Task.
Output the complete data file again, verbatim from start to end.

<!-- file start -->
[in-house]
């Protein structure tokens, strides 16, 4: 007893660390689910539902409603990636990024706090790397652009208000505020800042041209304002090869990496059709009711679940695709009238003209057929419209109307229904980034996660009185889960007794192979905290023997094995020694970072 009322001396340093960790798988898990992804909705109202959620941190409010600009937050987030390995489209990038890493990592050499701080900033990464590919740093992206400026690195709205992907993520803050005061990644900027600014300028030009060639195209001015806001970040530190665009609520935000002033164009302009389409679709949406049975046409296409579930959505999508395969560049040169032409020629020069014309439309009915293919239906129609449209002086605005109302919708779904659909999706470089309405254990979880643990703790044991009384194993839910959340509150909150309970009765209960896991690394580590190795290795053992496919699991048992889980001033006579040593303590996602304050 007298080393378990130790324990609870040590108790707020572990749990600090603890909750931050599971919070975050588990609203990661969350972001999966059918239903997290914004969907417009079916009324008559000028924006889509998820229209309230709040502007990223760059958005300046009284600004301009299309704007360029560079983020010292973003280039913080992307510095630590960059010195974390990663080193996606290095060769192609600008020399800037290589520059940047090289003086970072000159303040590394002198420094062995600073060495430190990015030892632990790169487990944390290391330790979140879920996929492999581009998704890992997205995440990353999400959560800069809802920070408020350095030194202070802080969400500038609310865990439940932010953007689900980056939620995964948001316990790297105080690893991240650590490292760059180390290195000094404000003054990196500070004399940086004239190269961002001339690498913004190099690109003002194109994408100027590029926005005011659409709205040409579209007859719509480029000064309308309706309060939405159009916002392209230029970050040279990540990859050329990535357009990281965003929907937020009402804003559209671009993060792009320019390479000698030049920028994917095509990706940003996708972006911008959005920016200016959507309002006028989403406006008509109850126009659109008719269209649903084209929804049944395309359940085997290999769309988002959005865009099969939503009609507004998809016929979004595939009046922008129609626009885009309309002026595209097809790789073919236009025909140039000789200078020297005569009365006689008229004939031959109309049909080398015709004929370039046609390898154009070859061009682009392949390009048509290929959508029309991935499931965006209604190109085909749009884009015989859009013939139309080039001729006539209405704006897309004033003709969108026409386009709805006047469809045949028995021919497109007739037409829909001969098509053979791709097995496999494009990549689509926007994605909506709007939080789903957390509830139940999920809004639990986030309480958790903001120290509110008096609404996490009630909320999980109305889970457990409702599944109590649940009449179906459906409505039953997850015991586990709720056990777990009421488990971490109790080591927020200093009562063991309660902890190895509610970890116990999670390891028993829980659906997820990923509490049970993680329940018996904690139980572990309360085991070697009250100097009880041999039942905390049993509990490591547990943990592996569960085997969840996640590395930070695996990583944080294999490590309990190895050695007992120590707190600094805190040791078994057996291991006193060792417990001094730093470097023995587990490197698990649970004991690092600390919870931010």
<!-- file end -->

[in-house]
């Protein structure tokens, strides 16, 4: 007893660390689910539902409603990636990024706090790397652009208000505020800042041209304002090869990496059709009711679940695709009238003209057929419209109307229904980034996660009185889960007794192979905290023997094995020694970072 009322001396340093960790798988898990992804909705109202959620941190409010600009937050987030390995489209990038890493990592050499701080900033990464590919740093992206400026690195709205992907993520803050005061990644900027600014300028030009060639195209001015806001970040530190665009609520935000002033164009302009389409679709949406049975046409296409579930959505999508395969560049040169032409020629020069014309439309009915293919239906129609449209002086605005109302919708779904659909999706470089309405254990979880643990703790044991009384194993839910959340509150909150309970009765209960896991690394580590190795290795053992496919699991048992889980001033006579040593303590996602304050 007298080393378990130790324990609870040590108790707020572990749990600090603890909750931050599971919070975050588990609203990661969350972001999966059918239903997290914004969907417009079916009324008559000028924006889509998820229209309230709040502007990223760059958005300046009284600004301009299309704007360029560079983020010292973003280039913080992307510095630590960059010195974390990663080193996606290095060769192609600008020399800037290589520059940047090289003086970072000159303040590394002198420094062995600073060495430190990015030892632990790169487990944390290391330790979140879920996929492999581009998704890992997205995440990353999400959560800069809802920070408020350095030194202070802080969400500038609310865990439940932010953007689900980056939620995964948001316990790297105080690893991240650590490292760059180390290195000094404000003054990196500070004399940086004239190269961002001339690498913004190099690109003002194109994408100027590029926005005011659409709205040409579209007859719509480029000064309308309706309060939405159009916002392209230029970050040279990540990859050329990535357009990281965003929907937020009402804003559209671009993060792009320019390479000698030049920028994917095509990706940003996708972006911008959005920016200016959507309002006028989403406006008509109850126009659109008719269209649903084209929804049944395309359940085997290999769309988002959005865009099969939503009609507004998809016929979004595939009046922008129609626009885009309309002026595209097809790789073919236009025909140039000789200078020297005569009365006689008229004939031959109309049909080398015709004929370039046609390898154009070859061009682009392949390009048509290929959508029309991935499931965006209604190109085909749009884009015989859009013939139309080039001729006539209405704006897309004033003709969108026409386009709805006047469809045949028995021919497109007739037409829909001969098509053979791709097995496999494009990549689509926007994605909506709007939080789903957390509830139940999920809004639990986030309480958790903001120290509110008096609404996490009630909320999980109305889970457990409702599944109590649940009449179906459906409505039953997850015991586990709720056990777990009421488990971490109790080591927020200093009562063991309660902890190895509610970890116990999670390891028993829980659906997820990923509490049970993680329940018996904690139980572990309360085991070697009250100097009880041999039942905390049993509990490591547990943990592996569960085997969840996640590395930070695996990583944080294999490590309990190895050695007992120590707190600094805190040791078994057996291991006193060792417990001094730093470097023995587990490197698990649970004991690092600390919870931010």